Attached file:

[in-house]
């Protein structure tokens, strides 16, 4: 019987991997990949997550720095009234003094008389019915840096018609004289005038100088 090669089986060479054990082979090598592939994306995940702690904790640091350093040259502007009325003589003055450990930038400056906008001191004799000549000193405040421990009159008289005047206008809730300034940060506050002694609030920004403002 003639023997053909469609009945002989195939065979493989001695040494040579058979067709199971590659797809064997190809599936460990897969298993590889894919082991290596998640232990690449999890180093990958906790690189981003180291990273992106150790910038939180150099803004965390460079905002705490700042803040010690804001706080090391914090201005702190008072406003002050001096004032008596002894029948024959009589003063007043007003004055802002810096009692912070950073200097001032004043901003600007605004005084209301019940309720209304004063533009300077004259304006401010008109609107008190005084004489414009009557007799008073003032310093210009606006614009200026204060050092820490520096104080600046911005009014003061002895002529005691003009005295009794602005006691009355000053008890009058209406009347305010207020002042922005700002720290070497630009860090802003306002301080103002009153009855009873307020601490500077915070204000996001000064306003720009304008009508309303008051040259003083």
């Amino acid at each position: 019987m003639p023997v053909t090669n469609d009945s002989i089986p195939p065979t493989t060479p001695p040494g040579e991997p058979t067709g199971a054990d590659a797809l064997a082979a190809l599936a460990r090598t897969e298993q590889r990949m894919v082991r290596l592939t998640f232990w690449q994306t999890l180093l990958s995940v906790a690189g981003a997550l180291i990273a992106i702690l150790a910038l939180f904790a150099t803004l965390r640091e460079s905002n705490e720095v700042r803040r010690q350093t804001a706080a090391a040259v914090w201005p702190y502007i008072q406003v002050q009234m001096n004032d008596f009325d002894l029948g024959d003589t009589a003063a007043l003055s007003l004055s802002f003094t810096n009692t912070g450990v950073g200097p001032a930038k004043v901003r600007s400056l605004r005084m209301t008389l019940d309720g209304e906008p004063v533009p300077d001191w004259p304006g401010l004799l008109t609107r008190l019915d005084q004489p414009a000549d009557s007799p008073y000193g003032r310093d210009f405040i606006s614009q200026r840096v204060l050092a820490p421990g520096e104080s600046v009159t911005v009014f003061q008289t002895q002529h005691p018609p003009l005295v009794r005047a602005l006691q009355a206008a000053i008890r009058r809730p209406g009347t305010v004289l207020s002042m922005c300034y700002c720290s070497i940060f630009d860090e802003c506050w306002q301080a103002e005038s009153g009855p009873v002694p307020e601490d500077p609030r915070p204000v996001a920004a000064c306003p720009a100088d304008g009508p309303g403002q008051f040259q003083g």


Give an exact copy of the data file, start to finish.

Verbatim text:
[in-house]
């Protein structure tokens, strides 16, 4: 019987991997990949997550720095009234003094008389019915840096018609004289005038100088 090669089986060479054990082979090598592939994306995940702690904790640091350093040259502007009325003589003055450990930038400056906008001191004799000549000193405040421990009159008289005047206008809730300034940060506050002694609030920004403002 003639023997053909469609009945002989195939065979493989001695040494040579058979067709199971590659797809064997190809599936460990897969298993590889894919082991290596998640232990690449999890180093990958906790690189981003180291990273992106150790910038939180150099803004965390460079905002705490700042803040010690804001706080090391914090201005702190008072406003002050001096004032008596002894029948024959009589003063007043007003004055802002810096009692912070950073200097001032004043901003600007605004005084209301019940309720209304004063533009300077004259304006401010008109609107008190005084004489414009009557007799008073003032310093210009606006614009200026204060050092820490520096104080600046911005009014003061002895002529005691003009005295009794602005006691009355000053008890009058209406009347305010207020002042922005700002720290070497630009860090802003306002301080103002009153009855009873307020601490500077915070204000996001000064306003720009304008009508309303008051040259003083």
């Amino acid at each position: 019987m003639p023997v053909t090669n469609d009945s002989i089986p195939p065979t493989t060479p001695p040494g040579e991997p058979t067709g199971a054990d590659a797809l064997a082979a190809l599936a460990r090598t897969e298993q590889r990949m894919v082991r290596l592939t998640f232990w690449q994306t999890l180093l990958s995940v906790a690189g981003a997550l180291i990273a992106i702690l150790a910038l939180f904790a150099t803004l965390r640091e460079s905002n705490e720095v700042r803040r010690q350093t804001a706080a090391a040259v914090w201005p702190y502007i008072q406003v002050q009234m001096n004032d008596f009325d002894l029948g024959d003589t009589a003063a007043l003055s007003l004055s802002f003094t810096n009692t912070g450990v950073g200097p001032a930038k004043v901003r600007s400056l605004r005084m209301t008389l019940d309720g209304e906008p004063v533009p300077d001191w004259p304006g401010l004799l008109t609107r008190l019915d005084q004489p414009a000549d009557s007799p008073y000193g003032r310093d210009f405040i606006s614009q200026r840096v204060l050092a820490p421990g520096e104080s600046v009159t911005v009014f003061q008289t002895q002529h005691p018609p003009l005295v009794r005047a602005l006691q009355a206008a000053i008890r009058r809730p209406g009347t305010v004289l207020s002042m922005c300034y700002c720290s070497i940060f630009d860090e802003c506050w306002q301080a103002e005038s009153g009855p009873v002694p307020e601490d500077p609030r915070p204000v996001a920004a000064c306003p720009a100088d304008g009508p309303g403002q008051f040259q003083g």